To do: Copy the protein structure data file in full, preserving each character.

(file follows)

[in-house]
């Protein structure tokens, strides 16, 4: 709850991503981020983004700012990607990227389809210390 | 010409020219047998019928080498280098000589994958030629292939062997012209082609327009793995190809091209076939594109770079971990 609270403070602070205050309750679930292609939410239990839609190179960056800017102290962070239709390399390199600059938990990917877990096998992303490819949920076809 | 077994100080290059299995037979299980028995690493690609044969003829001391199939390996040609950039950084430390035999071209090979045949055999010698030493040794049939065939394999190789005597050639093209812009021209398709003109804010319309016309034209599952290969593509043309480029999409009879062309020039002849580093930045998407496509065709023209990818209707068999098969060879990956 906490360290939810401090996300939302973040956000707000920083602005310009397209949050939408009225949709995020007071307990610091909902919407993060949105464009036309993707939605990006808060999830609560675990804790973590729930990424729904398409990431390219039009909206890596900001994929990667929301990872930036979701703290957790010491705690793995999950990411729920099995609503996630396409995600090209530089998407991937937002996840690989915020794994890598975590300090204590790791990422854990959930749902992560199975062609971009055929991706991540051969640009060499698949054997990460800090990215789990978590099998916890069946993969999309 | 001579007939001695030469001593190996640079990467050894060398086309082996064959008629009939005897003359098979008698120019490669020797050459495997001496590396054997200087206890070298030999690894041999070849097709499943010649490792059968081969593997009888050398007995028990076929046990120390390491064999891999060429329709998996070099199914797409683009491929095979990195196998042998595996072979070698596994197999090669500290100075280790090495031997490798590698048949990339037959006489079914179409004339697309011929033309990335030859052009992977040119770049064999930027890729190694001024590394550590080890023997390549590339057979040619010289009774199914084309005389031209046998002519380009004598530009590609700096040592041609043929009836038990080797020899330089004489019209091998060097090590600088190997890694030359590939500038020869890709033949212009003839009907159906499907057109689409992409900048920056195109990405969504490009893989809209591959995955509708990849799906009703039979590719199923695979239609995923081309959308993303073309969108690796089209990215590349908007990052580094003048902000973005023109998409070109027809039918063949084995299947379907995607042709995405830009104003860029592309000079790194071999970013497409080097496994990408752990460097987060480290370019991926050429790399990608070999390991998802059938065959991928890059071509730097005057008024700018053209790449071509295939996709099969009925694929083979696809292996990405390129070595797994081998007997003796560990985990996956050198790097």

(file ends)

[in-house]
């Protein structure tokens, strides 16, 4: 709850991503981020983004700012990607990227389809210390 | 010409020219047998019928080498280098000589994958030629292939062997012209082609327009793995190809091209076939594109770079971990 609270403070602070205050309750679930292609939410239990839609190179960056800017102290962070239709390399390199600059938990990917877990096998992303490819949920076809 | 077994100080290059299995037979299980028995690493690609044969003829001391199939390996040609950039950084430390035999071209090979045949055999010698030493040794049939065939394999190789005597050639093209812009021209398709003109804010319309016309034209599952290969593509043309480029999409009879062309020039002849580093930045998407496509065709023209990818209707068999098969060879990956 906490360290939810401090996300939302973040956000707000920083602005310009397209949050939408009225949709995020007071307990610091909902919407993060949105464009036309993707939605990006808060999830609560675990804790973590729930990424729904398409990431390219039009909206890596900001994929990667929301990872930036979701703290957790010491705690793995999950990411729920099995609503996630396409995600090209530089998407991937937002996840690989915020794994890598975590300090204590790791990422854990959930749902992560199975062609971009055929991706991540051969640009060499698949054997990460800090990215789990978590099998916890069946993969999309 | 001579007939001695030469001593190996640079990467050894060398086309082996064959008629009939005897003359098979008698120019490669020797050459495997001496590396054997200087206890070298030999690894041999070849097709499943010649490792059968081969593997009888050398007995028990076929046990120390390491064999891999060429329709998996070099199914797409683009491929095979990195196998042998595996072979070698596994197999090669500290100075280790090495031997490798590698048949990339037959006489079914179409004339697309011929033309990335030859052009992977040119770049064999930027890729190694001024590394550590080890023997390549590339057979040619010289009774199914084309005389031209046998002519380009004598530009590609700096040592041609043929009836038990080797020899330089004489019209091998060097090590600088190997890694030359590939500038020869890709033949212009003839009907159906499907057109689409992409900048920056195109990405969504490009893989809209591959995955509708990849799906009703039979590719199923695979239609995923081309959308993303073309969108690796089209990215590349908007990052580094003048902000973005023109998409070109027809039918063949084995299947379907995607042709995405830009104003860029592309000079790194071999970013497409080097496994990408752990460097987060480290370019991926050429790399990608070999390991998802059938065959991928890059071509730097005057008024700018053209790449071509295939996709099969009925694929083979696809292996990405390129070595797994081998007997003796560990985990996956050198790097």